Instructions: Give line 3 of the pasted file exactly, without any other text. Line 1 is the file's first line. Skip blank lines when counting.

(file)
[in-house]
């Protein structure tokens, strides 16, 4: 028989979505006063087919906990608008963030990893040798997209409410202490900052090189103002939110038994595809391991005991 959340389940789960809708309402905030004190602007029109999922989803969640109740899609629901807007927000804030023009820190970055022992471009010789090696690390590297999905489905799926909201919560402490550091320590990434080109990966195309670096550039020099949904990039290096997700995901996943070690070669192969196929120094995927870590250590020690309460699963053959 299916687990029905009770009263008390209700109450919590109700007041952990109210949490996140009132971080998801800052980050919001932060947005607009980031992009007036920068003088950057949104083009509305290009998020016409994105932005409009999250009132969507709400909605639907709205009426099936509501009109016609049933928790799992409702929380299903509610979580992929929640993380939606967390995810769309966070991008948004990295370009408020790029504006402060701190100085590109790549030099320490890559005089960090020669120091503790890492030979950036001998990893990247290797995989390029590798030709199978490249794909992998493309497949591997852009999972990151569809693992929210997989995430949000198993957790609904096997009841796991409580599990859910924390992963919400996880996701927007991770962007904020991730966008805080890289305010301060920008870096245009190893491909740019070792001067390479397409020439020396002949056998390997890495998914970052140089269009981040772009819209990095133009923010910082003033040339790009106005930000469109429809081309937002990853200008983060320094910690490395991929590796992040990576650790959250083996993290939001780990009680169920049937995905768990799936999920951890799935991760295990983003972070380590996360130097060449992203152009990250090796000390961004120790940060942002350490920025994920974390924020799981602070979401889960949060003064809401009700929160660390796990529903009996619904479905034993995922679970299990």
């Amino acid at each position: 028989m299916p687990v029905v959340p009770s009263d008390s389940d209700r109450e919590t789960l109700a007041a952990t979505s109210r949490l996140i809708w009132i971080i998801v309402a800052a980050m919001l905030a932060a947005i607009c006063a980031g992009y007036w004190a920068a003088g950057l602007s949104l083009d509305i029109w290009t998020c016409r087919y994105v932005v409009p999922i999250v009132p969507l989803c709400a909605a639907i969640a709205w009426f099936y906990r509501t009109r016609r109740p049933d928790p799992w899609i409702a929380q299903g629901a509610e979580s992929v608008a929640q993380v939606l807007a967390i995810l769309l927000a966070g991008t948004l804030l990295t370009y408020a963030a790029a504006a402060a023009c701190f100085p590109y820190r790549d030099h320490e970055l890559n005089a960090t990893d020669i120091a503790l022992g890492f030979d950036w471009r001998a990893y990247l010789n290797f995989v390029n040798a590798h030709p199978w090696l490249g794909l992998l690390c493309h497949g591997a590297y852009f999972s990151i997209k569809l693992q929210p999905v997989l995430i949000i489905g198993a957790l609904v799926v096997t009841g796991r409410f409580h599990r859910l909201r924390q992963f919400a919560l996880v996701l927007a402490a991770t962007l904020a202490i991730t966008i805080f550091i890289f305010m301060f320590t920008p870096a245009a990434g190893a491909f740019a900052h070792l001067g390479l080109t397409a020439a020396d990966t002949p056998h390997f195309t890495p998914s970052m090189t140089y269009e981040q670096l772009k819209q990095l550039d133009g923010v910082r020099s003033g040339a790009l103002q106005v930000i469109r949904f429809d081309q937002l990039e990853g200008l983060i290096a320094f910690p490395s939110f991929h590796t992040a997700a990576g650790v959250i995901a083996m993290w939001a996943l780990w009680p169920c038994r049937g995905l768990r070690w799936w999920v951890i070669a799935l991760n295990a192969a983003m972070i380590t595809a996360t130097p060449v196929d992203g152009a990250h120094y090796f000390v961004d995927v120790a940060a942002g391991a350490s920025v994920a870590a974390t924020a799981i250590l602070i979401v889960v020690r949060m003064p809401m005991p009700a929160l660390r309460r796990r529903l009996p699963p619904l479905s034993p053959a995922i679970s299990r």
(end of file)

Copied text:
């Amino acid at each position: 028989m299916p687990v029905v959340p009770s009263d008390s389940d209700r109450e919590t789960l109700a007041a952990t979505s109210r949490l996140i809708w009132i971080i998801v309402a800052a980050m919001l905030a932060a947005i607009c006063a980031g992009y007036w004190a920068a003088g950057l602007s949104l083009d509305i029109w290009t998020c016409r087919y994105v932005v409009p999922i999250v009132p969507l989803c709400a909605a639907i969640a709205w009426f099936y906990r509501t009109r016609r109740p049933d928790p799992w899609i409702a929380q299903g629901a509610e979580s992929v608008a929640q993380v939606l807007a967390i995810l769309l927000a966070g991008t948004l804030l990295t370009y408020a963030a790029a504006a402060a023009c701190f100085p590109y820190r790549d030099h320490e970055l890559n005089a960090t990893d020669i120091a503790l022992g890492f030979d950036w471009r001998a990893y990247l010789n290797f995989v390029n040798a590798h030709p199978w090696l490249g794909l992998l690390c493309h497949g591997a590297y852009f999972s990151i997209k569809l693992q929210p999905v997989l995430i949000i489905g198993a957790l609904v799926v096997t009841g796991r409410f409580h599990r859910l909201r924390q992963f919400a919560l996880v996701l927007a402490a991770t962007l904020a202490i991730t966008i805080f550091i890289f305010m301060f320590t920008p870096a245009a990434g190893a491909f740019a900052h070792l001067g390479l080109t397409a020439a020396d990966t002949p056998h390997f195309t890495p998914s970052m090189t140089y269009e981040q670096l772009k819209q990095l550039d133009g923010v910082r020099s003033g040339a790009l103002q106005v930000i469109r949904f429809d081309q937002l990039e990853g200008l983060i290096a320094f910690p490395s939110f991929h590796t992040a997700a990576g650790v959250i995901a083996m993290w939001a996943l780990w009680p169920c038994r049937g995905l768990r070690w799936w999920v951890i070669a799935l991760n295990a192969a983003m972070i380590t595809a996360t130097p060449v196929d992203g152009a990250h120094y090796f000390v961004d995927v120790a940060a942002g391991a350490s920025v994920a870590a974390t924020a799981i250590l602070i979401v889960v020690r949060m003064p809401m005991p009700a929160l660390r309460r796990r529903l009996p699963p619904l479905s034993p053959a995922i679970s299990r």